The role of miR-155 in cigarette smoke-induced pulmonary inflammation and COPD


Chronic obstructive pulmonary disease (COPD) is a highly prevalent respiratory disease characterized by airflow limitation and chronic inflammation. MiR-155 is described as an ancient regulator of the immune system. Our objective was to establish a role for miR-155 in cigarette smoke (CS)-induced inflammation and COPD. We demonstrate increased miR-155 expression by RT-qPCR in lung tissue of smokers without airflow limitation and patients with COPD compared to never smokers and in lung tissue and alveolar macrophages of CS-exposed mice compared to air-exposed mice. In addition, we exposed wild type and miR-155 deficient mice to CS and show an attenuated inflammatory profile in the latter. Alveolar macrophages were sorted by FACS from the different experimental groups and their gene expression profile was analyzed by RNA sequencing. This analysis revealed increased expression of miR-155 targets and an attenuation of the CS-induced increase in inflammation-related genes in miR-155 deficient mice. Moreover, intranasal instillation of a specific miR-155 inhibitor attenuated the CS-induced pulmonary inflammation in mice. Finally, elastase-induced emphysema and lung functional changes were significantly attenuated in miR-155 deficient mice. In conclusion, we highlight a role for miR-155 in CS-induced inflammation and the pathogenesis of COPD, implicating miR-155 as a new therapeutic target in COPD.

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Fig. 1: Hsa-miR-155-5p expression in never smokers, smokers without airflow limitation and patients with COPD and correlation with lung function parameters. Mmu-miR-155 expression in total lung tissue and sorted alveolar macrophages of air and cigarette smoke-exposed WT mice.
Fig. 2: Inflammatory cell numbers in the bronchoalveolar lavage fluid of WT and miR-155 KO mice exposed to air or cigarette smoke for four weeks.
Fig. 3: Effect of miR-155 deficiency on cytokine/chemokine protein levels in BAL supernatants.
Fig. 4: Poly-A+ sequencing of sorted alveolar macrophages from WT and miR-155 deficient mice.
Fig. 5: Expression levels of a subset of differentially expressed genes in sorted alveolar macrophages from WT and miR-155 deficient mice.
Fig. 6: Inflammatory cell numbers in the bronchoalveolar lavage fluid of air or cigarette smoke-exposed WT mice treated with a miR-155 inhibitor or scrambled control.
Fig. 7: Elastase-induced emphysema, inflammation and lung functional changes are attenuated in miR-155 deficient mice.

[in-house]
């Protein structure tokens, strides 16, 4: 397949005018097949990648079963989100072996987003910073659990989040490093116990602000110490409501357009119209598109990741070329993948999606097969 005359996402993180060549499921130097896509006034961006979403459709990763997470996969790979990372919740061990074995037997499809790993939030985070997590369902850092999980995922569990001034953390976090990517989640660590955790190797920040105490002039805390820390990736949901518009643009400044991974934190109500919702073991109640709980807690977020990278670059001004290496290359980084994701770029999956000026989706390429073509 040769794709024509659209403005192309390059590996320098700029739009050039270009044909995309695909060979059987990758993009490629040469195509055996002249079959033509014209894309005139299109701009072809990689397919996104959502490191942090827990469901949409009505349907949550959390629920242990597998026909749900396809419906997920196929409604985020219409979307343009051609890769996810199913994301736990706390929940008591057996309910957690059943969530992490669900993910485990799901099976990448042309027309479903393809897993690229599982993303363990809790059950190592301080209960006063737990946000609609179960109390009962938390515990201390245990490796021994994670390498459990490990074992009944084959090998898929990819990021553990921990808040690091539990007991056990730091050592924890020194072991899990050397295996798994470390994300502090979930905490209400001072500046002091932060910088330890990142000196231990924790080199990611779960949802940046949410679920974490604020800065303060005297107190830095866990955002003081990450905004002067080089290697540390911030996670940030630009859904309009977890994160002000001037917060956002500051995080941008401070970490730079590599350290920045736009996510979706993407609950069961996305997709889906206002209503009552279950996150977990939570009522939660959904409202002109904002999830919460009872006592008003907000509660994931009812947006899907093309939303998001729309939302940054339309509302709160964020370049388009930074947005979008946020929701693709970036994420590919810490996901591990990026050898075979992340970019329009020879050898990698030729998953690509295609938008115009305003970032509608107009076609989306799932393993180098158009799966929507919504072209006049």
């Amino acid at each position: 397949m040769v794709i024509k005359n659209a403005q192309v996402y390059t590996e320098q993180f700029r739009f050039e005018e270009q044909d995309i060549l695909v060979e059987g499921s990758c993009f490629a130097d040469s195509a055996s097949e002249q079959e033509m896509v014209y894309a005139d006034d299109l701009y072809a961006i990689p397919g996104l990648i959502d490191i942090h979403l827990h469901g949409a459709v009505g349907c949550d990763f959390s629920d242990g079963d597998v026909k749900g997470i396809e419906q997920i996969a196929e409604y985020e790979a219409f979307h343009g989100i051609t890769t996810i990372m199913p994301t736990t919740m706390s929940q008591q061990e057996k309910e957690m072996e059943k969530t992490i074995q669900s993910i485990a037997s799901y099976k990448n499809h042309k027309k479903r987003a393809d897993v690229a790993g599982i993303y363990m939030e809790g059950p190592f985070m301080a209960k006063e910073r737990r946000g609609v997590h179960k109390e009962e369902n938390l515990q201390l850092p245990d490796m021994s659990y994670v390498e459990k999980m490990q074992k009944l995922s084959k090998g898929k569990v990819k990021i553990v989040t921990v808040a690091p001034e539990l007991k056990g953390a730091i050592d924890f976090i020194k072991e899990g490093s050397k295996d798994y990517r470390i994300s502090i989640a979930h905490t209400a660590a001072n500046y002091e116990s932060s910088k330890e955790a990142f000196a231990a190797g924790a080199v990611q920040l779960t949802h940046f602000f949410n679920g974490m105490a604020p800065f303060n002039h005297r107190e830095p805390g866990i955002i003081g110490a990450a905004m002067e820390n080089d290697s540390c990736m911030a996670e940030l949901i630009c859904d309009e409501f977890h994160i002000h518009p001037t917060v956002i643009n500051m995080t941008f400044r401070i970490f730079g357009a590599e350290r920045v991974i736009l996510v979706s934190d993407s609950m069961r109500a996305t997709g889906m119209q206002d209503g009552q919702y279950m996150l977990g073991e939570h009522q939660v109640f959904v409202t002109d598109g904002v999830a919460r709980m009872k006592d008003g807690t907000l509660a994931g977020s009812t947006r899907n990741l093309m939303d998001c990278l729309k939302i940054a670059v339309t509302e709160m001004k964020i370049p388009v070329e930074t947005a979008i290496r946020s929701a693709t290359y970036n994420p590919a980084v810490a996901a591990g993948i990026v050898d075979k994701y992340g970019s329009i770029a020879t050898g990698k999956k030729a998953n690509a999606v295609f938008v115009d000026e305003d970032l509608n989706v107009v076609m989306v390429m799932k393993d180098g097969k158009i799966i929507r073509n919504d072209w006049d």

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The authors would like to thank Greet Barbier, Indra De Borle, Katleen De Saedeleer, Anouck Goethals, Marie-Rose Mouton and Ann Neesen (Department of Respiratory Medicine, Ghent University) for their excellent technical assistance. We would also like to thank Prof. Wim Janssens and Dr. Bart Vanaudenaerde (Department of Pneumology, Catholic University of Leuven) for providing us with explant lungs of patients with severe COPD, and Prof. Dirk Elewaut (Department of Rheumatology, Ghent University) for the use of the FACSAria. The research described in this article was supported by the Concerted Research Action of the Ghent University (BOF/GOA, 01G02714 and 01G00819) and by the Fund for Scientific Research in Flanders (FWO Vlaanderen, G052518N and EOS‐contract G0G2318N). F.M.V. and S.P. are post-doctoral researchers of the Fund for Scientific Research–Flanders and this work was further supported by a Special Research Fund (BOF) scholarship of Ghent University to Francisco Avila Cobos (BOF.DOC.2017.0026.01).

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K.R.B., G.G.B., G.F.J., P.M., H.P.V.E., and E.G.D.S. conceived the project and designed the experiments; K.R.B., F.M.V., E.B., S.P., P.M., H.P.V.E., K.V., and E.G.D.S. conducted the experiments; F.A.C., K.R.B., G.G.B., G.F.J., F.M.V., T.M., H.P.V.E., and E.G.D.S. contributed to the data analysis and interpretation; E.G.D.S. wrote the manuscript and all authors contributed to writing and editing of the manuscript.

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Correspondence to K. R. Bracke.

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G.F.J. reports grants and personal fees from AstraZeneca, grants from Chiesi, personal fees from Eureca, grants and personal fees from GlaxoSmithKline, grants and personal fees from Novartis, personal fees from Teva, outside the submitted work. T.M. reports grants from Belspo, grants from Ghent University, during the conduct of the study; personal fees from GlaxoSmithKline, outside the submitted work; and is shareholder of Oryzon Genomics. All other authors have nothing to disclose.

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De Smet, E.G., Van Eeckhoutte, H.P., Avila Cobos, F. et al. The role of miR-155 in cigarette smoke-induced pulmonary inflammation and COPD. Mucosal Immunol 13, 423–436 (2020).

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